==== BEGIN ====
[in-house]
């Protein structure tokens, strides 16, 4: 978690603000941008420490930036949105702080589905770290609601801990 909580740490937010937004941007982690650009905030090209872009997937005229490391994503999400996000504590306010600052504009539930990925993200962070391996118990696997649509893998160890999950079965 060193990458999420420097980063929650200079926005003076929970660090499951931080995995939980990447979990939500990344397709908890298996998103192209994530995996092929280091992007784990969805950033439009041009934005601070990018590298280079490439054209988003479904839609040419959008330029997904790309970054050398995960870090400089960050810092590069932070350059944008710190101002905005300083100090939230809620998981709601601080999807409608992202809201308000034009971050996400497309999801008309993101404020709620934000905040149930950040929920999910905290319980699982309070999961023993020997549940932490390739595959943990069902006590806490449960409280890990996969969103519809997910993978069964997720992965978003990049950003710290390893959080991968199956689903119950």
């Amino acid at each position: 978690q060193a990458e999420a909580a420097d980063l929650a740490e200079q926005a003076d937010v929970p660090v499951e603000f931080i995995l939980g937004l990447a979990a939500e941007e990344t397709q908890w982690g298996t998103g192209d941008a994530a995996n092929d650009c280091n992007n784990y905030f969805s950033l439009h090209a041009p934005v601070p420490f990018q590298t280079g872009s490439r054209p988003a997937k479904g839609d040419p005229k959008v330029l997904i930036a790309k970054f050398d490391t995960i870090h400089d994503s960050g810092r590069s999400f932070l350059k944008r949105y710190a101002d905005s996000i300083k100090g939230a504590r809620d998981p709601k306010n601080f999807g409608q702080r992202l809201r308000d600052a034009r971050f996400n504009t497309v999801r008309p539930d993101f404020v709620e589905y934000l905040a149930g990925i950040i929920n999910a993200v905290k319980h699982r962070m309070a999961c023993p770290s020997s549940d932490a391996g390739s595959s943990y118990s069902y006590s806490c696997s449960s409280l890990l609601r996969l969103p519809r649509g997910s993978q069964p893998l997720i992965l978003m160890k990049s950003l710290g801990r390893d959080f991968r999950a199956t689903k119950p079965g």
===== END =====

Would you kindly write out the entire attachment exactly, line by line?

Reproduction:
[in-house]
């Protein structure tokens, strides 16, 4: 978690603000941008420490930036949105702080589905770290609601801990 909580740490937010937004941007982690650009905030090209872009997937005229490391994503999400996000504590306010600052504009539930990925993200962070391996118990696997649509893998160890999950079965 060193990458999420420097980063929650200079926005003076929970660090499951931080995995939980990447979990939500990344397709908890298996998103192209994530995996092929280091992007784990969805950033439009041009934005601070990018590298280079490439054209988003479904839609040419959008330029997904790309970054050398995960870090400089960050810092590069932070350059944008710190101002905005300083100090939230809620998981709601601080999807409608992202809201308000034009971050996400497309999801008309993101404020709620934000905040149930950040929920999910905290319980699982309070999961023993020997549940932490390739595959943990069902006590806490449960409280890990996969969103519809997910993978069964997720992965978003990049950003710290390893959080991968199956689903119950």
């Amino acid at each position: 978690q060193a990458e999420a909580a420097d980063l929650a740490e200079q926005a003076d937010v929970p660090v499951e603000f931080i995995l939980g937004l990447a979990a939500e941007e990344t397709q908890w982690g298996t998103g192209d941008a994530a995996n092929d650009c280091n992007n784990y905030f969805s950033l439009h090209a041009p934005v601070p420490f990018q590298t280079g872009s490439r054209p988003a997937k479904g839609d040419p005229k959008v330029l997904i930036a790309k970054f050398d490391t995960i870090h400089d994503s960050g810092r590069s999400f932070l350059k944008r949105y710190a101002d905005s996000i300083k100090g939230a504590r809620d998981p709601k306010n601080f999807g409608q702080r992202l809201r308000d600052a034009r971050f996400n504009t497309v999801r008309p539930d993101f404020v709620e589905y934000l905040a149930g990925i950040i929920n999910a993200v905290k319980h699982r962070m309070a999961c023993p770290s020997s549940d932490a391996g390739s595959s943990y118990s069902y006590s806490c696997s449960s409280l890990l609601r996969l969103p519809r649509g997910s993978q069964p893998l997720i992965l978003m160890k990049s950003l710290g801990r390893d959080f991968r999950a199956t689903k119950p079965g």